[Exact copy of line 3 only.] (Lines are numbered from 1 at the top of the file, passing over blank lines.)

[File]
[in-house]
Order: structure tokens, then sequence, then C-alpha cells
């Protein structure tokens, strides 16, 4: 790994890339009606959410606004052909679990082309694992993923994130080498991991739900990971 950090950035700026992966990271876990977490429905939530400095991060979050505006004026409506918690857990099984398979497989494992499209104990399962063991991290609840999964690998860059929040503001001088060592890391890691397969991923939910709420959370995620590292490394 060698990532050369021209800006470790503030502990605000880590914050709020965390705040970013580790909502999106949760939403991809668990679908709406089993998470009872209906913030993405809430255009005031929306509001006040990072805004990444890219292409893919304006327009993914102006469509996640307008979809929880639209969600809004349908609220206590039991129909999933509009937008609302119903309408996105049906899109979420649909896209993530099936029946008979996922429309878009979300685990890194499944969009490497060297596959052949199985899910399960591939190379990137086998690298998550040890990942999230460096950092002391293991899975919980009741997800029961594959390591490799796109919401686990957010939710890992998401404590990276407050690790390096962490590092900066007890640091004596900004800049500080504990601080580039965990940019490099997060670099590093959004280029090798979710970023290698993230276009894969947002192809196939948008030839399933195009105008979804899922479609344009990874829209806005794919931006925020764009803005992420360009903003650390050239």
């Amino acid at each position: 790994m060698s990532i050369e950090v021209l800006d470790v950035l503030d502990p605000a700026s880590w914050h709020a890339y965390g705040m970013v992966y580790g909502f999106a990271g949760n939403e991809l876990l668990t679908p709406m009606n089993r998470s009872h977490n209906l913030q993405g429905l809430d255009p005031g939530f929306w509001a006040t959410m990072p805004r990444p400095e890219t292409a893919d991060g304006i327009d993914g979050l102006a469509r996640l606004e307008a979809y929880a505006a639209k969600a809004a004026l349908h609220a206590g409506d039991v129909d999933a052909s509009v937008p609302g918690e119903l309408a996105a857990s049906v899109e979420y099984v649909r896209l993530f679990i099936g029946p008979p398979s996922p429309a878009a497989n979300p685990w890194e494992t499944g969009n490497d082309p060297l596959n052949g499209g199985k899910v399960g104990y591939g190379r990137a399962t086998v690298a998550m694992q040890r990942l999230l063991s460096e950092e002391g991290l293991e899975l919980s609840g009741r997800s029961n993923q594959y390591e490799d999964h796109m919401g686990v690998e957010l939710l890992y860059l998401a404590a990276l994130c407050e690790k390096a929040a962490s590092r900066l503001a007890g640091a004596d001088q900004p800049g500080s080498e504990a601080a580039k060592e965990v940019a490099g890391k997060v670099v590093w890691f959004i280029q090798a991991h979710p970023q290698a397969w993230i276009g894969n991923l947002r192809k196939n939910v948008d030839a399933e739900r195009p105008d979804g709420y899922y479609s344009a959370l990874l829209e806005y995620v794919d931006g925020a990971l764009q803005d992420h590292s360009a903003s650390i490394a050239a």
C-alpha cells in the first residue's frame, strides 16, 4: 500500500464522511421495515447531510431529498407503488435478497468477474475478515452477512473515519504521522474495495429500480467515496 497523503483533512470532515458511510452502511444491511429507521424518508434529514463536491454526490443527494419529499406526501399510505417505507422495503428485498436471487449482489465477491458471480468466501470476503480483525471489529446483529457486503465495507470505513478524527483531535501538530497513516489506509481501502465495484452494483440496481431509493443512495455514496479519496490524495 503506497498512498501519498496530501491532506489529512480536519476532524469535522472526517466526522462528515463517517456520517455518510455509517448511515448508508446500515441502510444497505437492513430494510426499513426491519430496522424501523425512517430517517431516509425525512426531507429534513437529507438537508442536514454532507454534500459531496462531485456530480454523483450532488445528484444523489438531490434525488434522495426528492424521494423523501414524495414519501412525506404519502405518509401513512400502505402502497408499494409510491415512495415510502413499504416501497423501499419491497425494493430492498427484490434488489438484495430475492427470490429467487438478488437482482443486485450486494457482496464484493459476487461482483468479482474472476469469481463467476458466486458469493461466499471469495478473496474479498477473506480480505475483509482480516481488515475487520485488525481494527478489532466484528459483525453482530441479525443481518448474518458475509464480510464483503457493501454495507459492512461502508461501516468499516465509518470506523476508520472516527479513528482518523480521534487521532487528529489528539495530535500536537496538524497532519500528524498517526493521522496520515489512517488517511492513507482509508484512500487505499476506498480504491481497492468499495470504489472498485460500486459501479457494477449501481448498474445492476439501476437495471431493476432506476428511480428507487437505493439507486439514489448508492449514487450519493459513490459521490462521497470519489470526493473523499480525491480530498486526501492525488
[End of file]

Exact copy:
């Protein structure tokens, strides 16, 4: 790994890339009606959410606004052909679990082309694992993923994130080498991991739900990971 950090950035700026992966990271876990977490429905939530400095991060979050505006004026409506918690857990099984398979497989494992499209104990399962063991991290609840999964690998860059929040503001001088060592890391890691397969991923939910709420959370995620590292490394 060698990532050369021209800006470790503030502990605000880590914050709020965390705040970013580790909502999106949760939403991809668990679908709406089993998470009872209906913030993405809430255009005031929306509001006040990072805004990444890219292409893919304006327009993914102006469509996640307008979809929880639209969600809004349908609220206590039991129909999933509009937008609302119903309408996105049906899109979420649909896209993530099936029946008979996922429309878009979300685990890194499944969009490497060297596959052949199985899910399960591939190379990137086998690298998550040890990942999230460096950092002391293991899975919980009741997800029961594959390591490799796109919401686990957010939710890992998401404590990276407050690790390096962490590092900066007890640091004596900004800049500080504990601080580039965990940019490099997060670099590093959004280029090798979710970023290698993230276009894969947002192809196939948008030839399933195009105008979804899922479609344009990874829209806005794919931006925020764009803005992420360009903003650390050239």